Street Roots, the Portland-based weekly newspaper created and distributed by people experiencing homelessness and poverty, has begun a reporting series to develop dedicated reporting on rural housing issues. The project, funded by a Meyer Memorial Trust grant, provides an in-depth look at rural economies across Oregon still struggling a decade after the 2008 recession. Stories have explored rural communities from the Oregon coast to Central Oregon to Eastern Oregon.

Photo of Angela Flying Eagle. Photo by Celeste Noche, Street Roots

I recently read “Home on the Range” (Sept. 7-13, 2018 issue) about residents living in Ontario in Malheur County, Oregon’s poorest county, located on the border with Idaho. The article is typical of the series mixing thoughtful insight on the personal struggles of individuals and families, local nonprofits trying to keep up with providing affordable housing and services, and the hard, cold demographics of what poverty looks like in each area.

The reporter, Emily Prado, introduces us to Angela Flying Eagle, who moved to Ontario from Bend in 2012 and now faces ongoing safety issues with her current apartment.

“I’m a senior, I am on Social Security, and on $700 a month they expect me to pay the rent, all utilities, and buy food with $37 in food stamps,” she said. “But I stay there because I need a roof over my head.”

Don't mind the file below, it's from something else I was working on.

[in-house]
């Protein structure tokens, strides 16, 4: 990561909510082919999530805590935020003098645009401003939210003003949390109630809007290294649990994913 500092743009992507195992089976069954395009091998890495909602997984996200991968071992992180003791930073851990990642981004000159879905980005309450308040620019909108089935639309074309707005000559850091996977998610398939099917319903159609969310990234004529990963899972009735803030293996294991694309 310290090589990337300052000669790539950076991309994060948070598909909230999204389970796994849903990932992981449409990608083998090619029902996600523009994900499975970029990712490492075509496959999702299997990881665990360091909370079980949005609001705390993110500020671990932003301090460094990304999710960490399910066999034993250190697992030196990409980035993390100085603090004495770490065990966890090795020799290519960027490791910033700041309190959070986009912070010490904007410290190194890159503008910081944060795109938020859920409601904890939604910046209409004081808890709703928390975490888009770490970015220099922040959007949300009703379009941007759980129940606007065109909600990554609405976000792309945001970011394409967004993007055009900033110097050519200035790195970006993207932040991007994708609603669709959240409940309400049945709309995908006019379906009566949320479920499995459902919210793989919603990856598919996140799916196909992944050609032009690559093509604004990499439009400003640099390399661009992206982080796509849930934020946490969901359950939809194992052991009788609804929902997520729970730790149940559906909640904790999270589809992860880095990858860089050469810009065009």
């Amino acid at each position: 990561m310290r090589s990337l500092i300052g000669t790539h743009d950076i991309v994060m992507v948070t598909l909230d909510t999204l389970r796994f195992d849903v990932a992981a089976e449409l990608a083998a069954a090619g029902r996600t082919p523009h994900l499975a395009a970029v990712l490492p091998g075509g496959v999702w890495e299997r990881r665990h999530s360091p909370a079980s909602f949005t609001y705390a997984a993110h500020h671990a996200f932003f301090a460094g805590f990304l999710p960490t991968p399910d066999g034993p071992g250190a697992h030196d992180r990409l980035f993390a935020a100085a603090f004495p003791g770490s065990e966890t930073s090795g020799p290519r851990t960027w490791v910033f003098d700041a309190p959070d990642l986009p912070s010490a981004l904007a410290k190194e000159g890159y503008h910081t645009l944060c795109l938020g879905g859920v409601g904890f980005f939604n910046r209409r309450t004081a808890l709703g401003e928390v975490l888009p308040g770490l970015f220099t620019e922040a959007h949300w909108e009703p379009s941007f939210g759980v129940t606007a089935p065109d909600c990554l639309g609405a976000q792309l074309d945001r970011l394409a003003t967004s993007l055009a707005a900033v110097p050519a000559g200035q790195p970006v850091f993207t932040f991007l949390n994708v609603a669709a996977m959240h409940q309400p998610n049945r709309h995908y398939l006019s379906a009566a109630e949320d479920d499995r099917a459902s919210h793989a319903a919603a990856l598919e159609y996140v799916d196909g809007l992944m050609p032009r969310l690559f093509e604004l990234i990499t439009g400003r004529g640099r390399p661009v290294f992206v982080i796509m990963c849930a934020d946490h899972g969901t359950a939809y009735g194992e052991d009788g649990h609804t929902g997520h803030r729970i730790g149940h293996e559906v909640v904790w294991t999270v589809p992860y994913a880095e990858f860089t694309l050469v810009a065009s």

Nora Bean, pantry manager at Next Chapter, estimates that 40 percent of all Ontario residents visit food pantries regularly.

“The end of the month is always the busiest because they’re towards not having any food stamps left,” Bean said.

The article provides insight that many in Oregon’s urban areas may not be aware of – East Ontario, a neighborhood within Ontario, has the highest rate of poverty in all of Oregon. Census figures from 2016 show 38 percent of residents in Ontario are living in poverty.

Nearly one in four homeowners in Malhuer County is overburdened by housing costs, according to HUD standards. Among renters, 56 percent are overburdened, and about 33 percent are severely cost-burdened.

The article introduces us to Barb Higinbotham, Executive Director at Community in Action.

“Part of the challenge in our area is that our housing stock is old and a lot don’t meet the housing quality standards,” she said. “We have places where people are living that, really, shouldn’t be habitable and would not meet any of our program requirements.”

The Ontario City Council recently approved the Housing Incentive Program, which offers a $10,000 cash incentive for the construction of new single-family homes in Ontario. Mayor Ron Vernini stated, “It is our hope that this will bring new residential growth to broaden our tax base and create a more sustainable community.”

I encourage you to explore the Street Roots’ Housing Rural Oregon series.